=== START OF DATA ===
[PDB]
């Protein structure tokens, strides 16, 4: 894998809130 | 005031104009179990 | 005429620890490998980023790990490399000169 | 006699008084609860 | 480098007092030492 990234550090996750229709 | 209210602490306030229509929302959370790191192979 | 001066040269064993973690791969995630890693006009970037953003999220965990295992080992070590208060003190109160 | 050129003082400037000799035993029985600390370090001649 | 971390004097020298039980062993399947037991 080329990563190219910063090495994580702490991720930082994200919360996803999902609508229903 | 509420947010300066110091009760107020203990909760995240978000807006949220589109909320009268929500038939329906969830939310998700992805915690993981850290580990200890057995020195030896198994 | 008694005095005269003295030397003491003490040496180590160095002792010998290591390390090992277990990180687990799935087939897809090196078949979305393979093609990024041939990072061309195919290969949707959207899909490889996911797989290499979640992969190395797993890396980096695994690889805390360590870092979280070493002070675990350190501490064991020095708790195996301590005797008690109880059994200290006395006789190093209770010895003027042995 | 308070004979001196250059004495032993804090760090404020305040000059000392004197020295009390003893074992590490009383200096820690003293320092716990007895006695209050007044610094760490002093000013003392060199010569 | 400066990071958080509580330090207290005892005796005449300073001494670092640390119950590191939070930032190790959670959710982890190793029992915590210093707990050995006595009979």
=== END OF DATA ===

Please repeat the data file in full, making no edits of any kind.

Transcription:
[PDB]
């Protein structure tokens, strides 16, 4: 894998809130 | 005031104009179990 | 005429620890490998980023790990490399000169 | 006699008084609860 | 480098007092030492 990234550090996750229709 | 209210602490306030229509929302959370790191192979 | 001066040269064993973690791969995630890693006009970037953003999220965990295992080992070590208060003190109160 | 050129003082400037000799035993029985600390370090001649 | 971390004097020298039980062993399947037991 080329990563190219910063090495994580702490991720930082994200919360996803999902609508229903 | 509420947010300066110091009760107020203990909760995240978000807006949220589109909320009268929500038939329906969830939310998700992805915690993981850290580990200890057995020195030896198994 | 008694005095005269003295030397003491003490040496180590160095002792010998290591390390090992277990990180687990799935087939897809090196078949979305393979093609990024041939990072061309195919290969949707959207899909490889996911797989290499979640992969190395797993890396980096695994690889805390360590870092979280070493002070675990350190501490064991020095708790195996301590005797008690109880059994200290006395006789190093209770010895003027042995 | 308070004979001196250059004495032993804090760090404020305040000059000392004197020295009390003893074992590490009383200096820690003293320092716990007895006695209050007044610094760490002093000013003392060199010569 | 400066990071958080509580330090207290005892005796005449300073001494670092640390119950590191939070930032190790959670959710982890190793029992915590210093707990050995006595009979």